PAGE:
by N.S. Lockyer, Director
Oil and water.
These few words usually denote a problem. Joe and Bill get along like “oil and water.” We all know what that means: they don’t get along. Expect some fireworks. But the world may be changing because of oil and water, and the word to summarize it is “hydraulic fracturing” or just “fracking.” Oil is pouring out of the U.S. in places like North Dakota, New York, Ohio, New Mexico, and Pennsylvania, all due to the new technique of hydraulic fracturing being employed all over the U.S. (and Canada). The International Energy Agency has predicted that the U.S. could be the largest producer of oil in the world by 2017 and may be a net exporter of oil by 2035. Look out climate change! Although fracking has been around for decades, only in the last few years has it advanced dramatically.
The U.S. consumes about 19 million barrels of oil a day, it produces about 8 million barrels and imports the rest. This voracious thirst for oil drives the U.S. oil imports and the newly forming gas fracking industry. The numbers for fracking are mind-boggling. Huge pumps and massive diesel engines must drive mixtures of water and tonnes of sand (which prevents the fracture from closing up after the process is over), two or more kilometres below the surface. But once done, the oil leaps from the fractured rock and flows easily to the surface. There are tens of “fracks” per well and each frack lasts anywhere from 30 minutes to an hour. The fracking fluid is mostly water but with certain acidic compounds added sometimes to help etch the rock. Interestingly, radioactive isotopes (gamma emitters like colbalt-60) are used to determine properties of the fractures. North Dakota is now producing 750,000 barrels of high quality oil a day up over 50% from last year, moving it past Alaska as the second highest-producing state (Texas is number one). A single well can produce several thousand barrels in a day. A few years ago, only one frack per well was standard. In North Dakota, the number of wells planned is in the tens of thousands. The land area is massive and extends into Manitoba and Saskatchewan in Canada. Companies think they are still only extracting a few percent of the available oil and research is advanced to evaluate more exotic liquids to get at the rest.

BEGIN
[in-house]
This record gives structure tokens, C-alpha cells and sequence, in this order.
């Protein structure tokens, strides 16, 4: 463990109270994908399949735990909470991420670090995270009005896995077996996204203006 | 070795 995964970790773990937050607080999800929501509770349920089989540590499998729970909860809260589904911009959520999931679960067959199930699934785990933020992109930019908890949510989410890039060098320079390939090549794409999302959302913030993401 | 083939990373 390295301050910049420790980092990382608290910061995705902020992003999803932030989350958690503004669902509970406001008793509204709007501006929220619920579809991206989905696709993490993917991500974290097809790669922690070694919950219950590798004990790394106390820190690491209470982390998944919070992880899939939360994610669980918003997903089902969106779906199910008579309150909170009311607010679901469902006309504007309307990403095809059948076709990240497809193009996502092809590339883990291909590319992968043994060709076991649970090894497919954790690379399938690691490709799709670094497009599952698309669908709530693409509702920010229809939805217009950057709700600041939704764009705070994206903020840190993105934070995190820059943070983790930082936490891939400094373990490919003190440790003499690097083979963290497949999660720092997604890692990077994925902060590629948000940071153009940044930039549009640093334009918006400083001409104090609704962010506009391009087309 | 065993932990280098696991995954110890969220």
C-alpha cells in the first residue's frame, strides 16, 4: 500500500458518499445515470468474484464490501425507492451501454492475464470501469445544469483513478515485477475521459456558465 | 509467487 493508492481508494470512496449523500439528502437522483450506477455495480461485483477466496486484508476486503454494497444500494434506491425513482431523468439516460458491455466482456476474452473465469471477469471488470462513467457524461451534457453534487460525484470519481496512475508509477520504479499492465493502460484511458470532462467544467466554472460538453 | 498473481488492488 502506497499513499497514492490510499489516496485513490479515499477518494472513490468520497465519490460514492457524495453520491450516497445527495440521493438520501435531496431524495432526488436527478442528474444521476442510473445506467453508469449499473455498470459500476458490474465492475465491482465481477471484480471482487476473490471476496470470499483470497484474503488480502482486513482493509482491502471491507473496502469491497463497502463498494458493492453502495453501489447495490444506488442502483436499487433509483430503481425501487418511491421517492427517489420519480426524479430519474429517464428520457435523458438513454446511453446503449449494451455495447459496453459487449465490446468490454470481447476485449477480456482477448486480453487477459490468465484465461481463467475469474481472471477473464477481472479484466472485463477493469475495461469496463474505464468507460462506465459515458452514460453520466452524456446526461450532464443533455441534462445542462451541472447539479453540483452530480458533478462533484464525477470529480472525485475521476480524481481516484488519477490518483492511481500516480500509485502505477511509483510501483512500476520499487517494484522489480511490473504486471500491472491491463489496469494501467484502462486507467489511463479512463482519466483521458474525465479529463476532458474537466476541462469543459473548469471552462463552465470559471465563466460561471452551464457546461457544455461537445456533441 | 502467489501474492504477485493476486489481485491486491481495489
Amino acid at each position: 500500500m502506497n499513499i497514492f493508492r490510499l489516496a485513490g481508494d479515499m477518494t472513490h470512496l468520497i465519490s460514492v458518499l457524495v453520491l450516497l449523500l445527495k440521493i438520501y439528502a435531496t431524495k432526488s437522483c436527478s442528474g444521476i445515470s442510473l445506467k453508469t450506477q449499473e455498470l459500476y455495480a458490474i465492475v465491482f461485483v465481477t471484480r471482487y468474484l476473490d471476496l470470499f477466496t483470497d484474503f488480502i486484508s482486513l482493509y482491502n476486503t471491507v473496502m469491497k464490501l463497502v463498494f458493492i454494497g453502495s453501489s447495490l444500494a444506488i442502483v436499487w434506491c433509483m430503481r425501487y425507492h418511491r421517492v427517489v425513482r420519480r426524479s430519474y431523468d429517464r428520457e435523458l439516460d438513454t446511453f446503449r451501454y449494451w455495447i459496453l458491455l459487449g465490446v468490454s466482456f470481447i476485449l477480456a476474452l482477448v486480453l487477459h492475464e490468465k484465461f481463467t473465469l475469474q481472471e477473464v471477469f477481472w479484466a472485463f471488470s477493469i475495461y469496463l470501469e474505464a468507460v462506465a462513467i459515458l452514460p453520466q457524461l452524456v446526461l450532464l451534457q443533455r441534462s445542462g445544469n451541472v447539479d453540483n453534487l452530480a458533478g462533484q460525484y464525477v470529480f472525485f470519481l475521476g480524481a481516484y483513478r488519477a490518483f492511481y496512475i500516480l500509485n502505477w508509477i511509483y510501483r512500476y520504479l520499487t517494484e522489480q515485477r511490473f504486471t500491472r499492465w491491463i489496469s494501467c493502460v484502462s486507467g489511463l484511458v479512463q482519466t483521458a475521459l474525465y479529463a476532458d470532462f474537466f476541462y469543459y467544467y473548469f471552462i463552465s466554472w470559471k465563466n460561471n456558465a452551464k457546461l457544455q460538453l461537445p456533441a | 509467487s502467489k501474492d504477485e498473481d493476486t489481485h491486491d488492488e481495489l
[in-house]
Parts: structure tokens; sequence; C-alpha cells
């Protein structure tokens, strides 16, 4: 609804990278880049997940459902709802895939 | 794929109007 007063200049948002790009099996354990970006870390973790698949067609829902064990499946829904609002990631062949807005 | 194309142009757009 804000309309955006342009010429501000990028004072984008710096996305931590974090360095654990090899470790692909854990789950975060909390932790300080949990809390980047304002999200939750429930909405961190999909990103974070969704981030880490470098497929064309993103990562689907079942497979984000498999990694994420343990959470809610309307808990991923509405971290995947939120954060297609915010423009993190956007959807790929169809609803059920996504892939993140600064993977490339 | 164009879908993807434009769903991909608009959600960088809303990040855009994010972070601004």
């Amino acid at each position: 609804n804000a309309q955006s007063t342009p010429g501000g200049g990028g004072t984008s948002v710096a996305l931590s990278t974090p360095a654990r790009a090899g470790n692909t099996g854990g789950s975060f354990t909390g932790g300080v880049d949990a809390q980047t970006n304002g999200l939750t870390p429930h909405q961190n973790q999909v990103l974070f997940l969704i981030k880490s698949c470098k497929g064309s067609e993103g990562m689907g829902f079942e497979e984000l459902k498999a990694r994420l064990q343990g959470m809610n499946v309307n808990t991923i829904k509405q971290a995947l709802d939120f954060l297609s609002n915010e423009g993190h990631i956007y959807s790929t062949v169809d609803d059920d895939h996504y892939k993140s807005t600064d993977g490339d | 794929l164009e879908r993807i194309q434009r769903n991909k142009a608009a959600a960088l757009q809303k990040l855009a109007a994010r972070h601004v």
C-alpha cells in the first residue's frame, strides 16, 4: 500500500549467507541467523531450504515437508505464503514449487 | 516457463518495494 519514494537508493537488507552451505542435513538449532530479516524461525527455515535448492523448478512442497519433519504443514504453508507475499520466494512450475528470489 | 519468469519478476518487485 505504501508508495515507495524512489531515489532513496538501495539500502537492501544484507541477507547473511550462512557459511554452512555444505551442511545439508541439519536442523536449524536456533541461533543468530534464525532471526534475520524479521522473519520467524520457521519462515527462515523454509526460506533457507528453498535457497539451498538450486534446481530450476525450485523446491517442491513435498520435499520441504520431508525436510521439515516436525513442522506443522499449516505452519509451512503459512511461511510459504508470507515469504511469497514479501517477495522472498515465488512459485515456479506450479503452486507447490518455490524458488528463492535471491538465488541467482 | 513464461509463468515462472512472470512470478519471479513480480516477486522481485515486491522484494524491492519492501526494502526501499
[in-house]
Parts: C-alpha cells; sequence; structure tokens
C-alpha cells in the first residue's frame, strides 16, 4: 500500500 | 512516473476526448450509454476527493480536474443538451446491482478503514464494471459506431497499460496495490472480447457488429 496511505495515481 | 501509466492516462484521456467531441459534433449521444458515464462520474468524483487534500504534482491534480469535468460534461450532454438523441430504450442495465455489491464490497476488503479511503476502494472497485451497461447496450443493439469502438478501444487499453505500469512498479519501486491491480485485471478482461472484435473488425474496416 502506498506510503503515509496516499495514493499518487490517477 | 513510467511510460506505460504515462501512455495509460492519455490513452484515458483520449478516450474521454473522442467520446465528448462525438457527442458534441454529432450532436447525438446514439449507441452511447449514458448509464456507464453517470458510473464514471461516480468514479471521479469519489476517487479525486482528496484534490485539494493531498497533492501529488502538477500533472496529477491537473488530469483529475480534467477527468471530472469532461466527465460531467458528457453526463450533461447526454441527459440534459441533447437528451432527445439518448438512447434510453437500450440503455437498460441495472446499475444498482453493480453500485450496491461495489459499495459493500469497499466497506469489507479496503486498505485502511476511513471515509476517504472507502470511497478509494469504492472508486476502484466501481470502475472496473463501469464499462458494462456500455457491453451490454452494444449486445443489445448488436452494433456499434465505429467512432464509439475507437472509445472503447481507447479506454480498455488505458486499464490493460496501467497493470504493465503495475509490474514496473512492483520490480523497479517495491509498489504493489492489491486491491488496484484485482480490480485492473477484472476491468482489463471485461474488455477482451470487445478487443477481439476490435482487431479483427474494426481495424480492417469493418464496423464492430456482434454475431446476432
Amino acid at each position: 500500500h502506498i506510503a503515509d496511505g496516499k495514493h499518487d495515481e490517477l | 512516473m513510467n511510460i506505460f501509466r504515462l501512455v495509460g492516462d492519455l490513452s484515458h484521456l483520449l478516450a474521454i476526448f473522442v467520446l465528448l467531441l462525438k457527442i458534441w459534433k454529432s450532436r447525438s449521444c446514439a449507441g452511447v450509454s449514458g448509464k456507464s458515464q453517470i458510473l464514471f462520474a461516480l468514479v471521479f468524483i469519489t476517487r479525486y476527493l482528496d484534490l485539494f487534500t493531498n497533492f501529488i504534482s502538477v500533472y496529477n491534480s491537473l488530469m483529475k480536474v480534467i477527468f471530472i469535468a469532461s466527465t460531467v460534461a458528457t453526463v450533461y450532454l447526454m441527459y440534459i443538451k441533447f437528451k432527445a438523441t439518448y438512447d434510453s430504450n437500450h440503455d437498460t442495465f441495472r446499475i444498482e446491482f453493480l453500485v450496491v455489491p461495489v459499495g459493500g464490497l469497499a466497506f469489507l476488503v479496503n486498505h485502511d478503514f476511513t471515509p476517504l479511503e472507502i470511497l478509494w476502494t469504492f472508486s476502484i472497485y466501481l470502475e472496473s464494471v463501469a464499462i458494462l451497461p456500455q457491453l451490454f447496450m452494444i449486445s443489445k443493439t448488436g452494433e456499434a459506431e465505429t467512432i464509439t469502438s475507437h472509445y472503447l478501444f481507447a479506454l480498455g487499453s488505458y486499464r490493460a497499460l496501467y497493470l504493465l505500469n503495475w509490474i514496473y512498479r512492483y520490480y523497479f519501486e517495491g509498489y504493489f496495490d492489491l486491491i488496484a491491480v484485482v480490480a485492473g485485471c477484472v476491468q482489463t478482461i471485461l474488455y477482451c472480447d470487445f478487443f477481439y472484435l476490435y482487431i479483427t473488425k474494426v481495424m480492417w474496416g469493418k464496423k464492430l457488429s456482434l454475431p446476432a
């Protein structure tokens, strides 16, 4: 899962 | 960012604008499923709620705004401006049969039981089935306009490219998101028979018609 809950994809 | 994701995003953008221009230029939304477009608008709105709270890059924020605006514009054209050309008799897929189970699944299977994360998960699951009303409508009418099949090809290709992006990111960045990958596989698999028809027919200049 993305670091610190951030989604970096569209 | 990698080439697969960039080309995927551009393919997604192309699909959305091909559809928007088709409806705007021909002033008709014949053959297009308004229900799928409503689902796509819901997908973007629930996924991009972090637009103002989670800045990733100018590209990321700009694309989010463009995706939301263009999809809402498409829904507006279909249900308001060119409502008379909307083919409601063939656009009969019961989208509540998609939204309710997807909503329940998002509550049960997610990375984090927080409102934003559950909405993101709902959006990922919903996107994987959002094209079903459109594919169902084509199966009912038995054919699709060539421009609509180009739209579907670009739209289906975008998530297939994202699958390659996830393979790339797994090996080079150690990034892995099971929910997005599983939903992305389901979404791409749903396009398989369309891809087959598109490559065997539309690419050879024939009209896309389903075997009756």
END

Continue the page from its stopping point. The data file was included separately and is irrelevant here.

Canada’s national newspaper, the Globe and Mail reported recently (Nov 17th by N. Vanderklippe) that all this drilling in the U.S. will lead to problems for Canada’s oil sands. Canada exports about three million barrels of oil per day, mostly to the U.S., or 27% of all imported oil to the U.S. Canada is the largest exporter of oil to the U.S. So much oil is now pumping through existing pipelines (they are full) between Canada and the U.S. that oil is being transported by truck and rail now! The heavy oil from Alberta is always in the press for the relatively higher energy intensity needed for extracting a useful final product. However the reserves are massive (second largest in the world) and it seems hard to believe the U.S. will ignore the opportunity to import oil from its friendly northern neighbour. It will be interesting to see if President Obama approves the 800,000 barrel a day Keystone XL pipeline from Alberta to Texas in the near future. The Government of Canada and Alberta wish to forge ahead with plans for oil-sands extraction and building new pipelines. The Canadian public is somewhat less excited about the prospects due to concerns about the environment. Trade-offs!
All in all, there will be a lot of talk about oil independence in the U.S., cheap gas prices, and competitive exports; Canadian oil producers will be increasingly nervous about prices and business. Uncle Sam will be happy as prices are expected to drop. A top concern is the environment. Should we just leave the oil in the ground because oil and water don’t mix? The alternatives are to develop renewables, conserve energy, and save the water for drinking.
One way or the other, these issues and discussions will affect all of us.